Cash. If your will leaves cash to various people or charities, you need to make certain that sufficient money comes into your estate, so your executor can pay these gifts.

Estate tax liability. If assets do pass outside your estate to a named beneficiary, make certain there will be sufficient money in your estate and trust to pay your estate tax lability. If all your assets pass by beneficiary designation, your executor may not have enough money to pay the estate taxes that may be due at your death.

Protect your tax savings. If you have created trusts for estate tax purposes, make sure that sufficient assets flow into your trusts to maximize the estate tax savings. Designating individuals as beneficiaries instead of your trusts may defeat the purpose of your estate tax planning. If there aren’t enough assets in your trust, the estate tax provisions may not work. As a result, your heirs may eventually end up paying more in taxes.

Accurate records. Be sure the information you have on the change of beneficiary form is accurate. This is particularly important if the beneficiary is a trust—the trust name, trustee information and tax identification number all need to be right.

Spouses as beneficiaries. Many people name their spouse as the primary beneficiary of their life insurance policy, followed by their trust as the secondary beneficiary. However, this may defeat your estate planning, especially if you have children from a first marriage, or if you don’t want your spouse to control the assets. If your trust provides for your surviving spouse on your death, he or she will be taken care of from the trust.

No last minute changes. Some people change their beneficiary designations at the last minute, because they’re nervous about assets flowing into a trust. This could lead to increased estate tax payments and litigation from heirs who were left out.

Qualified accounts. Don’t name a trust as the beneficiary of qualified accounts, like an IRA, without consulting with your attorney. Trusts that receive such qualified money need to contain special provisions for income tax purposes.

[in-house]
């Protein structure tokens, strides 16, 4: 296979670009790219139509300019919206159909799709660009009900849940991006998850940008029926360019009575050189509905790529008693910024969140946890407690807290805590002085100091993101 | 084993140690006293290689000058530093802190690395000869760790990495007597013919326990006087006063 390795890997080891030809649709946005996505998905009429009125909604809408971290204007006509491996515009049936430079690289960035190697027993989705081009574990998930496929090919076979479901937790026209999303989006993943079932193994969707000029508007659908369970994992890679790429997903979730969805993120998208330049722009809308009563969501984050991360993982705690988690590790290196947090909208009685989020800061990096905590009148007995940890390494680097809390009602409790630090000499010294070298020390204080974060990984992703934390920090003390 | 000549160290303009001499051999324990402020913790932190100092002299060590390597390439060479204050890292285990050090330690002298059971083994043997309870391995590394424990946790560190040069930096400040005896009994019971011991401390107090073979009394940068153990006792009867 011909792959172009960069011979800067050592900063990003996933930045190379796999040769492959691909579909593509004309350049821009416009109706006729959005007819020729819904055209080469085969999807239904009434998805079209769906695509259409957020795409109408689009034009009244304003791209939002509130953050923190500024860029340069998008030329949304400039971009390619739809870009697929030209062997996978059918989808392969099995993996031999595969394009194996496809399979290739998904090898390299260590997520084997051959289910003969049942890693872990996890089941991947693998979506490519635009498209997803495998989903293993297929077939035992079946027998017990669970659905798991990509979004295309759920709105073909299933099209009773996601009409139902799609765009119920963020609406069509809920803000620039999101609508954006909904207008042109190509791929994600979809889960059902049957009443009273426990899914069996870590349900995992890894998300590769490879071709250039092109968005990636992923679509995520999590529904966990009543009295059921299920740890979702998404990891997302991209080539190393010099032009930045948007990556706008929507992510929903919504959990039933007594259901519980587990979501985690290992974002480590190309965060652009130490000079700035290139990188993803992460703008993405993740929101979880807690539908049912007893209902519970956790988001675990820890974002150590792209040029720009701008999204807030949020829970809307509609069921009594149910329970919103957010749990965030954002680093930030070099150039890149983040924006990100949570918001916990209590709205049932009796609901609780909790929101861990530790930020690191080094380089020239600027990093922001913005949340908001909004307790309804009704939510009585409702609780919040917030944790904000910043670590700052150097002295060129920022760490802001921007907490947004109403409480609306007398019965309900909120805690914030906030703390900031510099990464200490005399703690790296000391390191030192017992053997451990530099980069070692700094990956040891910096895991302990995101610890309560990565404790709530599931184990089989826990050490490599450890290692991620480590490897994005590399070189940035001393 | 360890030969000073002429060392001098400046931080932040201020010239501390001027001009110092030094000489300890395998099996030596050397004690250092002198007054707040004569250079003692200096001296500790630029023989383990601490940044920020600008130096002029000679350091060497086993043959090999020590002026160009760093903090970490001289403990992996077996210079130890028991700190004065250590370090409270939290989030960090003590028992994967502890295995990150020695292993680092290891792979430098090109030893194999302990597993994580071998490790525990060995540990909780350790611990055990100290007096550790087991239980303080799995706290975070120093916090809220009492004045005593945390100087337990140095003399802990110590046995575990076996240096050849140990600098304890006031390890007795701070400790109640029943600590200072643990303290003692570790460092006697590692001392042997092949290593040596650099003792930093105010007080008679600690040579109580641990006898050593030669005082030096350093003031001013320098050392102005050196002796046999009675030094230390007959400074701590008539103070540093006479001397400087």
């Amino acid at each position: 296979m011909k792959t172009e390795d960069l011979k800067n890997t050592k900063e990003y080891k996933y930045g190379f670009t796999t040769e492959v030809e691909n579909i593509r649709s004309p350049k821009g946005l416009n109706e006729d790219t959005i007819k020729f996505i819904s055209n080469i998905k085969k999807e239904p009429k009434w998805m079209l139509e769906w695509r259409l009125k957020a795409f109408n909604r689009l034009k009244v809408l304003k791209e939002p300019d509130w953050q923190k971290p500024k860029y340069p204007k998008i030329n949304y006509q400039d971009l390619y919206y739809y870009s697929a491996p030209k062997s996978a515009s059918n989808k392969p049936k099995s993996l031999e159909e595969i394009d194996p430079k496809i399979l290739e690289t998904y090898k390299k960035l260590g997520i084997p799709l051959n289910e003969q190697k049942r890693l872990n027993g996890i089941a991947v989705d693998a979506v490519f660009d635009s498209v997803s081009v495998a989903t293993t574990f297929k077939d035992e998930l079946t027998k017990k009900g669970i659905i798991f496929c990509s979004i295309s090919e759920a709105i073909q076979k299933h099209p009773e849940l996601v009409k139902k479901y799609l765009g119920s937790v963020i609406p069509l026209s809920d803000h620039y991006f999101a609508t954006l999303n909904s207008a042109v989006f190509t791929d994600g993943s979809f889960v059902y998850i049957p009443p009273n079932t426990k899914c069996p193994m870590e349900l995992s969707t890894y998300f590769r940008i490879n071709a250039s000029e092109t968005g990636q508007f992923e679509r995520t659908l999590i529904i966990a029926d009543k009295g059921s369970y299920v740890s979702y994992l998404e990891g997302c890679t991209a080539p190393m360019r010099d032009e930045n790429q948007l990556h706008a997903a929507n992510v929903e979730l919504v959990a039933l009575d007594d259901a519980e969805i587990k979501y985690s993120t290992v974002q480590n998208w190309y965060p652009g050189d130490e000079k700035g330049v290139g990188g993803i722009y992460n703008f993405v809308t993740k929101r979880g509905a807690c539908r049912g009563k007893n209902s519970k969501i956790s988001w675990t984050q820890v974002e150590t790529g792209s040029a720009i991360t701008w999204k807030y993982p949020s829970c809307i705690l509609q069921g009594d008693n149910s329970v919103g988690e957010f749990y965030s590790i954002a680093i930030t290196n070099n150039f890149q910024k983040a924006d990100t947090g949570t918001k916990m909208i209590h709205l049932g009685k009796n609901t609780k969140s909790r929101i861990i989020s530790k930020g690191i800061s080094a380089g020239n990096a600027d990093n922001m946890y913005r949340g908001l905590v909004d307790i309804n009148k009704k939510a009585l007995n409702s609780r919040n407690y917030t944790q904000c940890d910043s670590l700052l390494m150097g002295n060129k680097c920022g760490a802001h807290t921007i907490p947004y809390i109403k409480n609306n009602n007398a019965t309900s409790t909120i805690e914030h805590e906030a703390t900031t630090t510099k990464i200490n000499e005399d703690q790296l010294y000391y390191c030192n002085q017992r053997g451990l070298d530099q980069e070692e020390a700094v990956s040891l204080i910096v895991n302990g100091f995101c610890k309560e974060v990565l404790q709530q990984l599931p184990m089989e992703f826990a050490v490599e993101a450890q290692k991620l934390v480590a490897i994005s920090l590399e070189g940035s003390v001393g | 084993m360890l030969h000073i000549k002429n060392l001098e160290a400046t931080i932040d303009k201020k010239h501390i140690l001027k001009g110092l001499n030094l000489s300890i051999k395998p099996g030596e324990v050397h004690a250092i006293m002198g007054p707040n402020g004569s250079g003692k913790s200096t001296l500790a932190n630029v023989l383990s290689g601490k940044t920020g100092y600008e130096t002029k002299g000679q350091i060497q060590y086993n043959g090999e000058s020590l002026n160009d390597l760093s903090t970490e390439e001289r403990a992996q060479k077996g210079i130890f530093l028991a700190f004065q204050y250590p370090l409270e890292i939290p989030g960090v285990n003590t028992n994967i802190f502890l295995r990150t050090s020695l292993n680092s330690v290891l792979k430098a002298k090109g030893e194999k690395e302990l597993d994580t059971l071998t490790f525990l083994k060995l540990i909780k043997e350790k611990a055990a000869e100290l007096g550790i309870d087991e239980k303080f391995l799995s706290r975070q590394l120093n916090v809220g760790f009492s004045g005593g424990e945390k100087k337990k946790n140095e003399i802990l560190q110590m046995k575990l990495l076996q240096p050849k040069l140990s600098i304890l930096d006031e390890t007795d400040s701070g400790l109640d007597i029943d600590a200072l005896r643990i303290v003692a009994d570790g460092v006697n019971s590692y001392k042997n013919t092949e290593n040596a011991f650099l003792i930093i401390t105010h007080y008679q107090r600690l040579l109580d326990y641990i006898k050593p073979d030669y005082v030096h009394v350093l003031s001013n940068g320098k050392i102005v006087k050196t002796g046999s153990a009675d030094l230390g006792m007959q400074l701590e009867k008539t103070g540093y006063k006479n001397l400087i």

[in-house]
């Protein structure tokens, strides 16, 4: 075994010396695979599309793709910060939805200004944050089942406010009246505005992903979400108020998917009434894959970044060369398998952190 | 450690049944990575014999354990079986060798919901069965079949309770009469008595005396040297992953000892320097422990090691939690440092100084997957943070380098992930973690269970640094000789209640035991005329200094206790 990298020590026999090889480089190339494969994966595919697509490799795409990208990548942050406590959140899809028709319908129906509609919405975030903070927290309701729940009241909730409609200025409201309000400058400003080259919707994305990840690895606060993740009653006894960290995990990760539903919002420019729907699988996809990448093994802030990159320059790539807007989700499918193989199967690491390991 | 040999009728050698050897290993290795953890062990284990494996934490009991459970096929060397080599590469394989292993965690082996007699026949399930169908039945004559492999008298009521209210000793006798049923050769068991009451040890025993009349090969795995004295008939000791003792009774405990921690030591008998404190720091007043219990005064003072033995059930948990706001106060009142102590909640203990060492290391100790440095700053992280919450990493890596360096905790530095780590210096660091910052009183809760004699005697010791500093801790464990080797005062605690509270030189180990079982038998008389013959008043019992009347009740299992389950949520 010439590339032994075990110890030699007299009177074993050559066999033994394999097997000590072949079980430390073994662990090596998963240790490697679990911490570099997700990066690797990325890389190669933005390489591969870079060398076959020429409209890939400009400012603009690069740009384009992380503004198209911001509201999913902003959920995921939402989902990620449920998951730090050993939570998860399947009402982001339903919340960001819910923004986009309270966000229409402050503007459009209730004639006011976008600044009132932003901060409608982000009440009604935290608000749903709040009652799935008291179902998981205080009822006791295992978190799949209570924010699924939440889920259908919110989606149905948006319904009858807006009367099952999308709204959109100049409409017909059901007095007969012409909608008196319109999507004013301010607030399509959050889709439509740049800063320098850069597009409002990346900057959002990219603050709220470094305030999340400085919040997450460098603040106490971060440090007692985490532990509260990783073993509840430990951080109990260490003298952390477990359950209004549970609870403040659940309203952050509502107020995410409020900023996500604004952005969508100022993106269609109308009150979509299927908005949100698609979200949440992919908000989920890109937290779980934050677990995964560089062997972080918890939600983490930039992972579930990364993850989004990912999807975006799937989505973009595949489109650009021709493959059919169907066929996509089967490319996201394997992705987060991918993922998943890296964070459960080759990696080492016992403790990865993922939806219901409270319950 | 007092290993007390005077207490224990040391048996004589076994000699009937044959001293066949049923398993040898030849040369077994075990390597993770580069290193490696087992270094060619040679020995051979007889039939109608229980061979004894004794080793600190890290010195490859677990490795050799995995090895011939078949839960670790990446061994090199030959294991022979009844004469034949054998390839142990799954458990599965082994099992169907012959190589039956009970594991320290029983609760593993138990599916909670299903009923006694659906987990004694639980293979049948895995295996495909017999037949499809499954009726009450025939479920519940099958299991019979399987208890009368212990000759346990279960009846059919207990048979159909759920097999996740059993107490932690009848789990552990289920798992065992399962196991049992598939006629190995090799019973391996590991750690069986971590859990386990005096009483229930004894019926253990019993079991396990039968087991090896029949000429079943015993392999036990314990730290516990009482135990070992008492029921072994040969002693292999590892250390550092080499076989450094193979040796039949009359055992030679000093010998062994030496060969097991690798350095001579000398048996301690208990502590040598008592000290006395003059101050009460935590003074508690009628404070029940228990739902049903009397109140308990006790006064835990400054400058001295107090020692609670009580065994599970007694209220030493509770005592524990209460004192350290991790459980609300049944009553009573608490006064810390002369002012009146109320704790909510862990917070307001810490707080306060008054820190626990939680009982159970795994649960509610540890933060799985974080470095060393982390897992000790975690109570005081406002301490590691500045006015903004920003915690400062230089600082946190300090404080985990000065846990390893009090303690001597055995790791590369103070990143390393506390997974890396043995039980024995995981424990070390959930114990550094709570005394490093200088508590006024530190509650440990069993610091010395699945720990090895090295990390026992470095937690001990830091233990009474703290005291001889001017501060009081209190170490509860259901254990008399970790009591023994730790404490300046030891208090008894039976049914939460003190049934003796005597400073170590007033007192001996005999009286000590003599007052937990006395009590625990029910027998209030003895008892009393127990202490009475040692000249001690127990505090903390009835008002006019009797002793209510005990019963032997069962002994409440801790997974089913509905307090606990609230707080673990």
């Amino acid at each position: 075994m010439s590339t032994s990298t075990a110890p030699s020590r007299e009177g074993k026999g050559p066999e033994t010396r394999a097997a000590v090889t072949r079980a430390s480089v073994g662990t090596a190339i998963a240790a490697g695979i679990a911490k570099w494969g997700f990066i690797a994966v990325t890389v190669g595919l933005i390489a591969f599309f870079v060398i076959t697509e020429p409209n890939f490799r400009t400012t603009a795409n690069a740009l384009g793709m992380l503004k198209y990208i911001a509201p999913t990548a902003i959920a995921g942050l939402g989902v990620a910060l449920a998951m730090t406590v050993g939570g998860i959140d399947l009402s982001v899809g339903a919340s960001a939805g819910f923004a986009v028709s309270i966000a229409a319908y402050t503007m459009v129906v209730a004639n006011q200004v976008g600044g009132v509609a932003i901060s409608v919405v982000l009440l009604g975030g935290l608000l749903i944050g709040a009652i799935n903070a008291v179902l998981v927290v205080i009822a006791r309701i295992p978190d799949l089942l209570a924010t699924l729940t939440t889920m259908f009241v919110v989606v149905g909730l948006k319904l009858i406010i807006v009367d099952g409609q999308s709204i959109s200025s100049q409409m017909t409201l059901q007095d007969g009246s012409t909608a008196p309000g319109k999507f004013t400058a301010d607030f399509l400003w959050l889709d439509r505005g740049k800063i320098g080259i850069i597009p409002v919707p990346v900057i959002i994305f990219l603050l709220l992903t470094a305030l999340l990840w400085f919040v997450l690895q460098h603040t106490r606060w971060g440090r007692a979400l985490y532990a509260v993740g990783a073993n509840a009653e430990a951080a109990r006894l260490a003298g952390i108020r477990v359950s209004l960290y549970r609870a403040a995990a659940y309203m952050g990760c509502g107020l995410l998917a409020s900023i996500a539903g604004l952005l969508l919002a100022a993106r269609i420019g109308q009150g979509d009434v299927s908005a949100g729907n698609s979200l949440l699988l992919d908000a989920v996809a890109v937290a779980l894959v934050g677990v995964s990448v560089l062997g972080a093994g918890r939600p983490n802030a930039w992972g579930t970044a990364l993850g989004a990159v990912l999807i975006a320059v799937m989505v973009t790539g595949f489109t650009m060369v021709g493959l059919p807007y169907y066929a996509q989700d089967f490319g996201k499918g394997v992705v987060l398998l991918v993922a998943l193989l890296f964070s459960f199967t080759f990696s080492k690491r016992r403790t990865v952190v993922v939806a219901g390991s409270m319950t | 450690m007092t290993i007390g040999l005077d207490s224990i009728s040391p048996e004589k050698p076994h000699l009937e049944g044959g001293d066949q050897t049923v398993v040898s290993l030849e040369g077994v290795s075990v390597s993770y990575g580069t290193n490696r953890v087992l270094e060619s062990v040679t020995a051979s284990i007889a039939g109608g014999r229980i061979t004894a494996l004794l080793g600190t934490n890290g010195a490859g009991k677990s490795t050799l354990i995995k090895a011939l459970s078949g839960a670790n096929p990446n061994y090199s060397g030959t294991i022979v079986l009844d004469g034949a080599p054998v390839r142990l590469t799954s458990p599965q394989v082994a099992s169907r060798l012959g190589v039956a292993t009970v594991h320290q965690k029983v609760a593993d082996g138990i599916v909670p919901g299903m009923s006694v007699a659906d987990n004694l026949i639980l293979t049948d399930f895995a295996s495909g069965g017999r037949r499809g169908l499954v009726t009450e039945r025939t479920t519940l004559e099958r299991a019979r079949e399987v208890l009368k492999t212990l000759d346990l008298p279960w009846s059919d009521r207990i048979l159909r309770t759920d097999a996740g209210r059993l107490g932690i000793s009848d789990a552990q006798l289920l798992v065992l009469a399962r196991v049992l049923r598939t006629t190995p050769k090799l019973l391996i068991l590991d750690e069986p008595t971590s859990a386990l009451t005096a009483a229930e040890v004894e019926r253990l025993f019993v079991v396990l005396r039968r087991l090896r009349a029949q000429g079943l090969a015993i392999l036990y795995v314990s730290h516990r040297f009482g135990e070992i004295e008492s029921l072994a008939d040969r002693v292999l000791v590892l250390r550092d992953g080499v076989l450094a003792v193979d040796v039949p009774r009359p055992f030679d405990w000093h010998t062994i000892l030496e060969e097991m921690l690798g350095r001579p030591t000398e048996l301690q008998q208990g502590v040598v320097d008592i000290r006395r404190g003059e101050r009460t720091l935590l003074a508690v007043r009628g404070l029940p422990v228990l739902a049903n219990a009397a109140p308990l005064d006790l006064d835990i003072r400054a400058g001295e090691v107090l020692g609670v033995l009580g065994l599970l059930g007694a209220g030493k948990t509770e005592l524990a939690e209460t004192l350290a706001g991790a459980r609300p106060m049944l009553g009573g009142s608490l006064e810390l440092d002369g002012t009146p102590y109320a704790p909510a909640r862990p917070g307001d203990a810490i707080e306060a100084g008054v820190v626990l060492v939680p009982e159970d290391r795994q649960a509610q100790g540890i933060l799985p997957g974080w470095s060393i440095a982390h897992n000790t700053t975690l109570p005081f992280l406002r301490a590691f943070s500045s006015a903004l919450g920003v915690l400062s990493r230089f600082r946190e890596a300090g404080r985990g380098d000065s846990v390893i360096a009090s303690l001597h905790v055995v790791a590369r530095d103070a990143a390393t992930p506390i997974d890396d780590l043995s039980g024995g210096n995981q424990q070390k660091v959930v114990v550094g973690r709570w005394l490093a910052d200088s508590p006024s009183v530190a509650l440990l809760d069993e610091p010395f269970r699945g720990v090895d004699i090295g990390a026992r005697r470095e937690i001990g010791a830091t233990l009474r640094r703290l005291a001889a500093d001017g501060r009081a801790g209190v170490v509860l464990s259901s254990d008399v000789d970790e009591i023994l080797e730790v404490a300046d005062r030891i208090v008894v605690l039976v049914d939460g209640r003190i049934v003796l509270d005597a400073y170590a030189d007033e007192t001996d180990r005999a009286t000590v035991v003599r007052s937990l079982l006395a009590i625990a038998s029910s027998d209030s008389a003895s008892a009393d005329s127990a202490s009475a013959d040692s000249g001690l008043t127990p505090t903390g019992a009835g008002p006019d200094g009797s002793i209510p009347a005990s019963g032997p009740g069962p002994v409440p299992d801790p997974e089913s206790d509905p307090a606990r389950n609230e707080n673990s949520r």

Be sure that your beneficiary designations work with your estate planning, rather than against it.

Your estate planning attorney can help you figure out how beneficiary designations affect your estate plan.

Reference: Wealth Advisor (October 8, 2019) “7 Ways That Beneficiary Designations Can Mess Up Your Estate Plan”

How Do I Set Up a Living Trust?
A Living Trust is a Great Estate Plan

How Do I Set Up a Living Trust?

For those who want to spare heirs the hassle and cost of the probate process, you may consider transferring your assets to a living trust.

Yahoo! Finance’s recent article, “How to Create a Living Trust in Tennessee” explains that creating a living trust is mostly the same, regardless of where you live in the U.S. This article applies equally to setting up trusts in Florida.

Let’s look at the basic steps you’ll need to take, with the help of a qualified estate planning attorney:

  1. List the assets that should go into the living trust. There are some assets, such as 401(k) plans and IRAs, which must be in an individual’s name. Other items like bank accounts, securities and life insurance policies can but don’t need to, provided you set up payable-on-death accounts or designate your beneficiaries. Usually real estate and business interests are shielded with living trusts.
  2. Select the right type of living trust. If you use a revocable trust, you can remove assets or cancel the trust. With an irrevocable trust, you don’t have this luxury. If you’re not married, you can create a single trust. If you’re married, a Tennessee Community Property Trust will hold what you own jointly without having to split property or say who owns what. However, this type of trust isn’t a good option, if you’re in a later marriage with separate assets and children from previous relationships.
  3. Name a trustee. The trustee will manage the trust. With revocable trusts, you can also be the trustee, or in the case of a joint trust, you and your spouse can be co-trustees. If you name yourself, name a successor trustee for when you pass away.
  4. Create a trust agreement. It’s best to hire an estate planning attorney to create the trust, because it must be done correctly and legally. If the trust is found to be invalid, there may be penalties, taxes and added costs.
  5. Sign and notarize the trust document.
  6. Transfer property into the living trust. The law states that the trust won’t be effective, unless and until property is retitled in the name of the trust.

Trusts and their rules can be complicated. Use an experienced estate planning attorney to do it right.

A living trust is a great way to plan your estate in Jacksonville, Florida.

Reference: Yahoo! Finance (September 27, 2019) “How to Create a Living Trust in Tennessee”